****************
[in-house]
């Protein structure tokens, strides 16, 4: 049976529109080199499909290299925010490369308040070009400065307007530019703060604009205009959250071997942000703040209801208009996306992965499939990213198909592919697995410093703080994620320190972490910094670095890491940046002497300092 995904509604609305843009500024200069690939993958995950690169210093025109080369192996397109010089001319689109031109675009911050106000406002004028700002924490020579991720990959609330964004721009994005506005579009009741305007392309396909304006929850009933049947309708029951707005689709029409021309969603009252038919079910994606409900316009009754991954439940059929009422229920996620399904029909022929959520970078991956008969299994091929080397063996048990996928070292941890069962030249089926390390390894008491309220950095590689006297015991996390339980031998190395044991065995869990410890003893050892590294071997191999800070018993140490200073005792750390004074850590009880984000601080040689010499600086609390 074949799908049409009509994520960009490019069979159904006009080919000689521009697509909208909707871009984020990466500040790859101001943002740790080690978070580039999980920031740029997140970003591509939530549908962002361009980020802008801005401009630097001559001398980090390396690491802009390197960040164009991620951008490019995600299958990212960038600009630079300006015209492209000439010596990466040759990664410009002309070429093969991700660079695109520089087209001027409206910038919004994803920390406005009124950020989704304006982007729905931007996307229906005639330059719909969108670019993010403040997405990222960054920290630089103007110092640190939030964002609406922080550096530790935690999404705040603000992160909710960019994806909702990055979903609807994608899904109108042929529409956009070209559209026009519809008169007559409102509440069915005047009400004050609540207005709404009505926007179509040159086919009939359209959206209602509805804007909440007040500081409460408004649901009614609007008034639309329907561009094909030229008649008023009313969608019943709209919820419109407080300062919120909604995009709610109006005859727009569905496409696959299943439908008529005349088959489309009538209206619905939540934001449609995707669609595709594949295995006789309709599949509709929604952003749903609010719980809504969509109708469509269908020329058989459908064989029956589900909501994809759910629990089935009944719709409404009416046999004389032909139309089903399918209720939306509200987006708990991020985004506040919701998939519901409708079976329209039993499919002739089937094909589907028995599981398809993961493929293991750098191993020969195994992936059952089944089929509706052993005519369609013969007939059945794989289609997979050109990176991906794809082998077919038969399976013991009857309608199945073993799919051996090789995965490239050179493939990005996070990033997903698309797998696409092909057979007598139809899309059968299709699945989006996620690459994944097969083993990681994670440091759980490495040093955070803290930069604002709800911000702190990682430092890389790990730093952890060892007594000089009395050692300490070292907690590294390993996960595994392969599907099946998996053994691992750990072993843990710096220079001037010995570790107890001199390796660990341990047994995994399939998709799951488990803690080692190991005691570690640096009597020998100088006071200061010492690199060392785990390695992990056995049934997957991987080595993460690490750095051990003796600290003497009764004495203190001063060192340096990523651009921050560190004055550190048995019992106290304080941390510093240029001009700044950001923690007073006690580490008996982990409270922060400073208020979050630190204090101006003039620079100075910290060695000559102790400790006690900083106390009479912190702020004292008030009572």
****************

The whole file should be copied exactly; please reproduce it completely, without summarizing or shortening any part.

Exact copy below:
[in-house]
């Protein structure tokens, strides 16, 4: 049976529109080199499909290299925010490369308040070009400065307007530019703060604009205009959250071997942000703040209801208009996306992965499939990213198909592919697995410093703080994620320190972490910094670095890491940046002497300092 995904509604609305843009500024200069690939993958995950690169210093025109080369192996397109010089001319689109031109675009911050106000406002004028700002924490020579991720990959609330964004721009994005506005579009009741305007392309396909304006929850009933049947309708029951707005689709029409021309969603009252038919079910994606409900316009009754991954439940059929009422229920996620399904029909022929959520970078991956008969299994091929080397063996048990996928070292941890069962030249089926390390390894008491309220950095590689006297015991996390339980031998190395044991065995869990410890003893050892590294071997191999800070018993140490200073005792750390004074850590009880984000601080040689010499600086609390 074949799908049409009509994520960009490019069979159904006009080919000689521009697509909208909707871009984020990466500040790859101001943002740790080690978070580039999980920031740029997140970003591509939530549908962002361009980020802008801005401009630097001559001398980090390396690491802009390197960040164009991620951008490019995600299958990212960038600009630079300006015209492209000439010596990466040759990664410009002309070429093969991700660079695109520089087209001027409206910038919004994803920390406005009124950020989704304006982007729905931007996307229906005639330059719909969108670019993010403040997405990222960054920290630089103007110092640190939030964002609406922080550096530790935690999404705040603000992160909710960019994806909702990055979903609807994608899904109108042929529409956009070209559209026009519809008169007559409102509440069915005047009400004050609540207005709404009505926007179509040159086919009939359209959206209602509805804007909440007040500081409460408004649901009614609007008034639309329907561009094909030229008649008023009313969608019943709209919820419109407080300062919120909604995009709610109006005859727009569905496409696959299943439908008529005349088959489309009538209206619905939540934001449609995707669609595709594949295995006789309709599949509709929604952003749903609010719980809504969509109708469509269908020329058989459908064989029956589900909501994809759910629990089935009944719709409404009416046999004389032909139309089903399918209720939306509200987006708990991020985004506040919701998939519901409708079976329209039993499919002739089937094909589907028995599981398809993961493929293991750098191993020969195994992936059952089944089929509706052993005519369609013969007939059945794989289609997979050109990176991906794809082998077919038969399976013991009857309608199945073993799919051996090789995965490239050179493939990005996070990033997903698309797998696409092909057979007598139809899309059968299709699945989006996620690459994944097969083993990681994670440091759980490495040093955070803290930069604002709800911000702190990682430092890389790990730093952890060892007594000089009395050692300490070292907690590294390993996960595994392969599907099946998996053994691992750990072993843990710096220079001037010995570790107890001199390796660990341990047994995994399939998709799951488990803690080692190991005691570690640096009597020998100088006071200061010492690199060392785990390695992990056995049934997957991987080595993460690490750095051990003796600290003497009764004495203190001063060192340096990523651009921050560190004055550190048995019992106290304080941390510093240029001009700044950001923690007073006690580490008996982990409270922060400073208020979050630190204090101006003039620079100075910290060695000559102790400790006690900083106390009479912190702020004292008030009572």